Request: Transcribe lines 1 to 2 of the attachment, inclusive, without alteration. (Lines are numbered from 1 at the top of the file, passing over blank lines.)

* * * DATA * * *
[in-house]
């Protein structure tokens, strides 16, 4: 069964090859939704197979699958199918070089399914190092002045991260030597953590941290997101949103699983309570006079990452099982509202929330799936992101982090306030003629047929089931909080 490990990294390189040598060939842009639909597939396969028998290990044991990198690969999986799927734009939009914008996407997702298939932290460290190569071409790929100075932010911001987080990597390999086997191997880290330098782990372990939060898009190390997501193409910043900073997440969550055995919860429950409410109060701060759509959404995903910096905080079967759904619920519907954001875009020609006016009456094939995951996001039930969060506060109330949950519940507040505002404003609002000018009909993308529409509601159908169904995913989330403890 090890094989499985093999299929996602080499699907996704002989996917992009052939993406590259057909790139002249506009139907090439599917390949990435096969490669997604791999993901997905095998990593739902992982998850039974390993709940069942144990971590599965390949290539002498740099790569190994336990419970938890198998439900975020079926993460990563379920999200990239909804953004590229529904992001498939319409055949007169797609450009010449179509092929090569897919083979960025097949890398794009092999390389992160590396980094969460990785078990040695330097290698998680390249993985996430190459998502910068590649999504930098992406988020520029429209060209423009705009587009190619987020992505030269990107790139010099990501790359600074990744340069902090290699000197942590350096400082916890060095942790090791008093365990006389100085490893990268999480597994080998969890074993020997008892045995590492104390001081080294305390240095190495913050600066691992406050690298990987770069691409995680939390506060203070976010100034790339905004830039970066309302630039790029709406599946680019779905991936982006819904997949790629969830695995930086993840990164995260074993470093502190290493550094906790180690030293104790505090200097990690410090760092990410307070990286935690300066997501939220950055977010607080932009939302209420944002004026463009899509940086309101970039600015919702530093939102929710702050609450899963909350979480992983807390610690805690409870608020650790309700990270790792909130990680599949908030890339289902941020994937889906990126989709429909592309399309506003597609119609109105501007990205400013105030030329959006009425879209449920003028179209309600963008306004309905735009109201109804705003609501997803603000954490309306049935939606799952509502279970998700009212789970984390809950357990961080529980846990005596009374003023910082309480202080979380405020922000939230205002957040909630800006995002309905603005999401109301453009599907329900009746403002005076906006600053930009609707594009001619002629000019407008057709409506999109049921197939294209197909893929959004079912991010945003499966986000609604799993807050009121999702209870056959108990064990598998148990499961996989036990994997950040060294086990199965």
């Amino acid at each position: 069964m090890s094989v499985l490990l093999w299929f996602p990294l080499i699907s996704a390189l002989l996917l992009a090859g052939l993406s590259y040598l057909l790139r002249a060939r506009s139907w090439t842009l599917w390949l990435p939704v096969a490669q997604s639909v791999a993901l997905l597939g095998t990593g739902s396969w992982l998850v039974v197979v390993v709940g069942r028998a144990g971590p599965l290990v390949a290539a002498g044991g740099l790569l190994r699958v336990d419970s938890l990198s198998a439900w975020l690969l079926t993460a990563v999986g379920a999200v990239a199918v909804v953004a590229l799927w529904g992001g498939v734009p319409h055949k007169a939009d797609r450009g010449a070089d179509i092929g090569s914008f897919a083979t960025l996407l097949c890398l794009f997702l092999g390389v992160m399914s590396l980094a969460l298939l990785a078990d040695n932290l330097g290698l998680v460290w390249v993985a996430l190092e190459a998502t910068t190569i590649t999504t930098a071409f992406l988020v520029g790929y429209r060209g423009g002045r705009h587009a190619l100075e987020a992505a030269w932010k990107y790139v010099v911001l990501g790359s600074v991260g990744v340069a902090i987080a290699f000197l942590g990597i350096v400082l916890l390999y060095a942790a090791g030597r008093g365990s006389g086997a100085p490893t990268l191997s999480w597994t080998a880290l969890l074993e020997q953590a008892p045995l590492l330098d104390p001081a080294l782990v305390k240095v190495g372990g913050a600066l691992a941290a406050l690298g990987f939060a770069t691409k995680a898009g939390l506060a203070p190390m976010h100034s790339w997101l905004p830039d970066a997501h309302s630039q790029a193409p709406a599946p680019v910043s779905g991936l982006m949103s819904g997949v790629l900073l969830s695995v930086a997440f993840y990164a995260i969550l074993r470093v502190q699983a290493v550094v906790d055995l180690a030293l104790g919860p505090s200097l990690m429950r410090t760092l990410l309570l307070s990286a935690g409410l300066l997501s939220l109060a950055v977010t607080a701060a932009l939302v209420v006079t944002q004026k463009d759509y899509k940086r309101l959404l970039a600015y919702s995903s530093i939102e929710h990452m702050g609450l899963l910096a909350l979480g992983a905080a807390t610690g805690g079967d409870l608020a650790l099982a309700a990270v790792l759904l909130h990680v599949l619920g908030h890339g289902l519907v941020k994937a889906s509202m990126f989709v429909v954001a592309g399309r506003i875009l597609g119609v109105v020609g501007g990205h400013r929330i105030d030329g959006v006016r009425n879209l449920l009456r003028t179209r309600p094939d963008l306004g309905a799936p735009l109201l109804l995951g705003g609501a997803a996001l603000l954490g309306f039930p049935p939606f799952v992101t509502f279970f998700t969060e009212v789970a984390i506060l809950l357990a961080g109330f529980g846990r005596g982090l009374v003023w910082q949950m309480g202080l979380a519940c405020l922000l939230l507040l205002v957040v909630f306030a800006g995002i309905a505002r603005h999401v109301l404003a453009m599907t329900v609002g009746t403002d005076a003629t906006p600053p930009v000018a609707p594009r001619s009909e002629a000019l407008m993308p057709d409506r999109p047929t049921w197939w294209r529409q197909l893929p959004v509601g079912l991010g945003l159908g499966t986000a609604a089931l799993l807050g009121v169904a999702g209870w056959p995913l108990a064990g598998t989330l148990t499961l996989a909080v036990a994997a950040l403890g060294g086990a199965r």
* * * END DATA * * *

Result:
[in-house]
């Protein structure tokens, strides 16, 4: 069964090859939704197979699958199918070089399914190092002045991260030597953590941290997101949103699983309570006079990452099982509202929330799936992101982090306030003629047929089931909080 490990990294390189040598060939842009639909597939396969028998290990044991990198690969999986799927734009939009914008996407997702298939932290460290190569071409790929100075932010911001987080990597390999086997191997880290330098782990372990939060898009190390997501193409910043900073997440969550055995919860429950409410109060701060759509959404995903910096905080079967759904619920519907954001875009020609006016009456094939995951996001039930969060506060109330949950519940507040505002404003609002000018009909993308529409509601159908169904995913989330403890 090890094989499985093999299929996602080499699907996704002989996917992009052939993406590259057909790139002249506009139907090439599917390949990435096969490669997604791999993901997905095998990593739902992982998850039974390993709940069942144990971590599965390949290539002498740099790569190994336990419970938890198998439900975020079926993460990563379920999200990239909804953004590229529904992001498939319409055949007169797609450009010449179509092929090569897919083979960025097949890398794009092999390389992160590396980094969460990785078990040695330097290698998680390249993985996430190459998502910068590649999504930098992406988020520029429209060209423009705009587009190619987020992505030269990107790139010099990501790359600074990744340069902090290699000197942590350096400082916890060095942790090791008093365990006389100085490893990268999480597994080998969890074993020997008892045995590492104390001081080294305390240095190495913050600066691992406050690298990987770069691409995680939390506060203070976010100034790339905004830039970066309302630039790029709406599946680019779905991936982006819904997949790629969830695995930086993840990164995260074993470093502190290493550094906790180690030293104790505090200097990690410090760092990410307070990286935690300066997501939220950055977010607080932009939302209420944002004026463009899509940086309101970039600015919702530093939102929710702050609450899963909350979480992983807390610690805690409870608020650790309700990270790792909130990680599949908030890339289902941020994937889906990126989709429909592309399309506003597609119609109105501007990205400013105030030329959006009425879209449920003028179209309600963008306004309905735009109201109804705003609501997803603000954490309306049935939606799952509502279970998700009212789970984390809950357990961080529980846990005596009374003023910082309480202080979380405020922000939230205002957040909630800006995002309905603005999401109301453009599907329900009746403002005076906006600053930009609707594009001619002629000019407008057709409506999109049921197939294209197909893929959004079912991010945003499966986000609604799993807050009121999702209870056959108990064990598998148990499961996989036990994997950040060294086990199965």